Cigar aficionados are continuing their fight to allow cigar lounges in Washington state.
But this year, to get around concerns that the lounges would expose workers to secondhand smoke, they’re proposing something new: Cigar lounges could only hire smokers as employees.
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State Rep. Brandon Vick, R-Vancouver, said he’s trying to address the issue that he said has been the biggest source of opposition to cigar lounges in recent years.
“The biggest pushback, and maybe it is noble pushback, has been that you don’t want an innocent employee who doesn’t smoke to go in and be subject to tobacco smoke, if that’s the job they can find or can have,” Vick said at a hearing Tuesday at the state Capitol.
Vick is the prime sponsor of House Bill 1919, which would allow businesses to apply for cigar-lounge endorsements that would permit smoking of tobacco products in designated indoor areas with special ventilation. The bill would require cigar-lounge employees to sign a declaration saying they are active smokers and that they understand the risks posed by secondhand smoke.
State law would force them to get and stay addicted to a harmful substance in order to keep their jobs. This law would discourage smoking cessation.
Janna Bardi, assistant secretary for prevention and community health at the state Department of Health
“We said you have to sign an acknowledgment saying you understand the dangers of tobacco. You have to be a smoker,” Vick said.
The initial version of the bill would have also required employees to take blood tests proving they are active smokers, but Vick is now proposing to remove that language.
The cigar-lounge endorsements would create an exception to the state’s Smoking in Public Places Act, which Washington voters approved in 2005 to ban smoking in schools, bars, taverns, bowling alleys, places of employment and most hotel rooms.
Joe Arundel, president of the Cigar Association of Washington, said out-of-state visitors have trouble understanding why they can’t smoke a cigar in Washington, and local businesses lose revenue as a result.
Arundel said most people who work at bars that would open cigar lounges already smoke, so he doesn’t think requiring employees to be smokers will pose much of a problem.
He said requiring cigar-lounge employees to be smokers is one example of the industry “trying to be accommodating.”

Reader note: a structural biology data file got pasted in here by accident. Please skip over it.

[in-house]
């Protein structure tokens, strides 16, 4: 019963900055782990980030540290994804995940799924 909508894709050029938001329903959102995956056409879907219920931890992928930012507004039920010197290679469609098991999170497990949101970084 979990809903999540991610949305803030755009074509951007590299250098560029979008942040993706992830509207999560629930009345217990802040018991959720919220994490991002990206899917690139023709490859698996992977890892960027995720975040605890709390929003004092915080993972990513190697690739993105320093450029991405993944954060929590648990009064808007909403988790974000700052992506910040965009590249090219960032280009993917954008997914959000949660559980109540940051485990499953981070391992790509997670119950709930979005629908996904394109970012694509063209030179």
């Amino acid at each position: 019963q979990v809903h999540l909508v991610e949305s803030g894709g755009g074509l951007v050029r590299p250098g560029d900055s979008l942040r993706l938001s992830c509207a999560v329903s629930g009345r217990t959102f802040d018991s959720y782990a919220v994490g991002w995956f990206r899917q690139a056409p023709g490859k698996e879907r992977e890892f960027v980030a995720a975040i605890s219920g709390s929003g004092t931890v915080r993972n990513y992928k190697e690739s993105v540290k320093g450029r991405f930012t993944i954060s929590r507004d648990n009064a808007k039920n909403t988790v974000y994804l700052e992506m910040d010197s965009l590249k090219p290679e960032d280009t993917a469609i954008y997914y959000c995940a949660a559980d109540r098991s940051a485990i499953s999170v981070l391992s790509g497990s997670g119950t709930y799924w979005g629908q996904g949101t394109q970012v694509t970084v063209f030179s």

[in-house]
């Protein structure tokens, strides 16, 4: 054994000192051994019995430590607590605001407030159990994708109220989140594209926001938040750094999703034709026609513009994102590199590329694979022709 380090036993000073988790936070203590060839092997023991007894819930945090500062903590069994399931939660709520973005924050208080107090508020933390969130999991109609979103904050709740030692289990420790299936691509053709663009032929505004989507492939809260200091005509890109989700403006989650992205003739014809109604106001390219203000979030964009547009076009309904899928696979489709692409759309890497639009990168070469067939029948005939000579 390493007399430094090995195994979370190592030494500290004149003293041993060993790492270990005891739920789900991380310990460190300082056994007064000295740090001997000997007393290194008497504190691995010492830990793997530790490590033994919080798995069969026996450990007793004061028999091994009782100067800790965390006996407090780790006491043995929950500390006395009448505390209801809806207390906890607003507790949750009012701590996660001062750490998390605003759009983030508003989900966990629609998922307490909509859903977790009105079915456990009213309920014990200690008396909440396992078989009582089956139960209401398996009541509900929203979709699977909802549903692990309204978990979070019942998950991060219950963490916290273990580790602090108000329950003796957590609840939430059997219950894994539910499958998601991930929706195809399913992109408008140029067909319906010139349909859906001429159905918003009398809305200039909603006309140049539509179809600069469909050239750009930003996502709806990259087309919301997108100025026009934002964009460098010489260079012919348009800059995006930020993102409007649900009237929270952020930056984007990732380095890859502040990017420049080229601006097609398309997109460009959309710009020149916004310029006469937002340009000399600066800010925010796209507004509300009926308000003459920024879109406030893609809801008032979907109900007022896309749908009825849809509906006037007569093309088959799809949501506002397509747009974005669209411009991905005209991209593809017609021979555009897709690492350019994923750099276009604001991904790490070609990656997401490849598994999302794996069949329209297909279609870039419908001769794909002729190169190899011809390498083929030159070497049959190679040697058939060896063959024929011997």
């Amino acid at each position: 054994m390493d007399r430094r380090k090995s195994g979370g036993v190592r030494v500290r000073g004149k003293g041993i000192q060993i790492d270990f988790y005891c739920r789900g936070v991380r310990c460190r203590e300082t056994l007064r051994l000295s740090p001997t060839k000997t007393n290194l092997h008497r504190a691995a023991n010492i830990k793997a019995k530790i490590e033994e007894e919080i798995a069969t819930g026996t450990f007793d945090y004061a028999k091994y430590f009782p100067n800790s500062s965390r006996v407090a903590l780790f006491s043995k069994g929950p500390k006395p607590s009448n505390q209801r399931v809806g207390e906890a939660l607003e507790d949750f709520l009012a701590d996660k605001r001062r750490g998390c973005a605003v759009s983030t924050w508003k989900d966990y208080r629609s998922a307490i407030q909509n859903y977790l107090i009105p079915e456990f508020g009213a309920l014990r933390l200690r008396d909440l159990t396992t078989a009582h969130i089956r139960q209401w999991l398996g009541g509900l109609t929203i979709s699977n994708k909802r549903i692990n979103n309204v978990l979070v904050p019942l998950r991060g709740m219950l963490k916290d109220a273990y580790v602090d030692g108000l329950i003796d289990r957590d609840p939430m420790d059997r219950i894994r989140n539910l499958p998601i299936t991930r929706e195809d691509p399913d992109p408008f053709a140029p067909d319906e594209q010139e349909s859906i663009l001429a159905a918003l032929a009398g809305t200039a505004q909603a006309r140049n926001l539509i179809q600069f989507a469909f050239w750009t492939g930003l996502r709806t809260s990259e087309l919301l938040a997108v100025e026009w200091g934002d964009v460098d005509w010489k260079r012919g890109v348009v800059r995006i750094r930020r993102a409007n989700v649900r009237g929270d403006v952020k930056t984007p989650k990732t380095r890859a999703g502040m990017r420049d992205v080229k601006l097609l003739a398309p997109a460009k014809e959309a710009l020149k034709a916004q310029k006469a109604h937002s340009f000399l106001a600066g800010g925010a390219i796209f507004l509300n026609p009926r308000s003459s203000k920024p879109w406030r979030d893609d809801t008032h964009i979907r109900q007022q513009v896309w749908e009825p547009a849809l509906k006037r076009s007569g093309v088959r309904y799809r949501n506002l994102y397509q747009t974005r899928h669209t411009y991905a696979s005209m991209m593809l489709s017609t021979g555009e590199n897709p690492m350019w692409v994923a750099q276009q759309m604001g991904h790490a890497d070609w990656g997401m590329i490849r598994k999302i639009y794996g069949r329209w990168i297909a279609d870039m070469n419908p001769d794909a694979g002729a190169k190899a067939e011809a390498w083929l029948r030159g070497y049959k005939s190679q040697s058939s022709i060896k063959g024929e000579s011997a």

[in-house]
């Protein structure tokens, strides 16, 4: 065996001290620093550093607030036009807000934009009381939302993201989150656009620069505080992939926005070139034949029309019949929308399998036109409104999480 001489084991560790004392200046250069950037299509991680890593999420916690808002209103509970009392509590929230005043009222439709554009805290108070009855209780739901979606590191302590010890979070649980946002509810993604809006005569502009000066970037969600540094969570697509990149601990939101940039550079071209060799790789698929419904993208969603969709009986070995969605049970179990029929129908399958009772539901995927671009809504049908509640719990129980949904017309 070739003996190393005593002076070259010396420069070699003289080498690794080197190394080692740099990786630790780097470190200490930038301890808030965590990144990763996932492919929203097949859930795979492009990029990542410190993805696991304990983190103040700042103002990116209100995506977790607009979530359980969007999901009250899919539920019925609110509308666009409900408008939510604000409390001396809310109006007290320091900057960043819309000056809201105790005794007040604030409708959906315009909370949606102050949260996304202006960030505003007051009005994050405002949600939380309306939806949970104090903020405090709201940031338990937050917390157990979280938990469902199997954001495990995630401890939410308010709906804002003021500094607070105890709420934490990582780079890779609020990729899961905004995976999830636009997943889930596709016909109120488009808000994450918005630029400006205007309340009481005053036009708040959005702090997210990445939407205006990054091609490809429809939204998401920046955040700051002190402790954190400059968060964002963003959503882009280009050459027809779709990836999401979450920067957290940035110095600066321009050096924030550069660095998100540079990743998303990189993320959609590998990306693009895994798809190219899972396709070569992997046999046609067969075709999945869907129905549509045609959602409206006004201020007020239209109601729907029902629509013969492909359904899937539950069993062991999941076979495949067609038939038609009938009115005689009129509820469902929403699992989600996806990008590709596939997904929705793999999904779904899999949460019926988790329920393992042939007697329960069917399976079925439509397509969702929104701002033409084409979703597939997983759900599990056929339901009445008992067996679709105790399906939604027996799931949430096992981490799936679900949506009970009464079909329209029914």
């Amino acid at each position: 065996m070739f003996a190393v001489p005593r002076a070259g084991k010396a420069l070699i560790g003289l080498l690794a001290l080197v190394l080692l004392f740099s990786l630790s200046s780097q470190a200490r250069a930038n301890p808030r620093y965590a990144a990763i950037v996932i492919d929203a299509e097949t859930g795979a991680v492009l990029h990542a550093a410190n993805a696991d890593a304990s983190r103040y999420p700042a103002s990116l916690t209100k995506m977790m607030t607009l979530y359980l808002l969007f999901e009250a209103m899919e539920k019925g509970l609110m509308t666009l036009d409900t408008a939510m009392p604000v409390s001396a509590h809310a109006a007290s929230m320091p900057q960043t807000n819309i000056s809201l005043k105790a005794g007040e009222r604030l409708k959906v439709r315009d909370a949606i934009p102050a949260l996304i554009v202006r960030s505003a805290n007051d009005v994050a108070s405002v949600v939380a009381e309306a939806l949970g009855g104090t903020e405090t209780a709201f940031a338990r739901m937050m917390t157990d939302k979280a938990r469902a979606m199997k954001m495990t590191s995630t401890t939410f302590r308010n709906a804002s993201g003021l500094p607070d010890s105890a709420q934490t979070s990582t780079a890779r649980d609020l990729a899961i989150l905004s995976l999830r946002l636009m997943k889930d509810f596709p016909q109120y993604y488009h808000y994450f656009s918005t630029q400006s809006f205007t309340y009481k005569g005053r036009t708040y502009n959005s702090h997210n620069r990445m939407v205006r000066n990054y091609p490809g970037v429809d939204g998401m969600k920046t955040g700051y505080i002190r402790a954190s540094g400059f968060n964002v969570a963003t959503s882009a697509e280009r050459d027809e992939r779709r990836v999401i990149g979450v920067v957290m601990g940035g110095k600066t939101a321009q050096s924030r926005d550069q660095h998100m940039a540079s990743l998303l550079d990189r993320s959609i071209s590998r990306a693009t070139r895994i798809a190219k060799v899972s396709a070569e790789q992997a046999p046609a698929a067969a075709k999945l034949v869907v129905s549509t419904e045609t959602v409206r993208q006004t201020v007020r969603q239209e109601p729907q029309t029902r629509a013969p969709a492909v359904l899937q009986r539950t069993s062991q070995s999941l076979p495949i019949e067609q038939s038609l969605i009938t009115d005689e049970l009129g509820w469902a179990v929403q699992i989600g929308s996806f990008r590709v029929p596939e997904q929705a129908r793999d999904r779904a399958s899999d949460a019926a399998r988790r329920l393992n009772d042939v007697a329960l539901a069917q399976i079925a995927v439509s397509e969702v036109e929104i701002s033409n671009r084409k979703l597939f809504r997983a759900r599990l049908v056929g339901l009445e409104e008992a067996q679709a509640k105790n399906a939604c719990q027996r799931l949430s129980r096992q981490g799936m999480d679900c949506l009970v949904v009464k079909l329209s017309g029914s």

Health-oriented groups don’t see it that way.
Michael Shaw, a lobbyist for the American Heart Association, asked what happens if an employee quits smoking while working at a cigar lounge.
If the legislation passes, then El Gaucho would like to be able to add cigar lounges similar to the one in our Portland location.
Beth Herrell Silverberg, spokeswoman for El Gaucho Hospitality
“Does that invalidate the (cigar lounge) endorsement? Do you fire that employee?” he asked.
“We have the first bill to my knowledge that would actually penalize someone for quitting smoking,” Shaw said.
The state Department of Health also testified against the bill, with particular concerns about making smoking a requirement for employees.
“State law would force them to get and stay addicted to a harmful substance in order to keep their jobs,” said Janna Bardi, the department’s assistant secretary for prevention and community health. “This law would discourage smoking cessation.”
Health advocates also oppose the measure on broader grounds, saying no amount of exposure to indoor smoke is safe for anyone, even if people are smoking cigars in a ventilated area. The advocacy arm of the American Cancer Society is one of the groups fighting the measure.
Should Vick’s bill become law, one business that would like to take advantage of it is the El Gaucho steakhouse. El Gaucho opened a cigar lounge at its Tacoma location several years ago, but was forced to close it in 2010 after a fight with the Tacoma-Pierce County Health Department.
“If the legislation passes, then El Gaucho would like to be able to add cigar lounges similar to the one in our Portland location,” wrote El Gaucho spokeswoman Beth Herrell Silverberg in an email.
Some private cigar clubs already exist in the state, including Cigar Daddies, a members-only operation in Lacey. Those types of members-only clubs don’t violate the state’s indoor smoking ban because they aren’t open to the general public, an employee at the business said Friday.
Vick’s bill, by contrast, would allow cigar lounges inside restaurants and bars that anyone can enter.
The proposal would allow for up to 40 cigar lounges statewide, while 75 retail tobacco shops also could apply for an endorsement to have special smoking areas.
The bill is expected to come up for a vote Tuesday in the House Business and Financial Services Committee.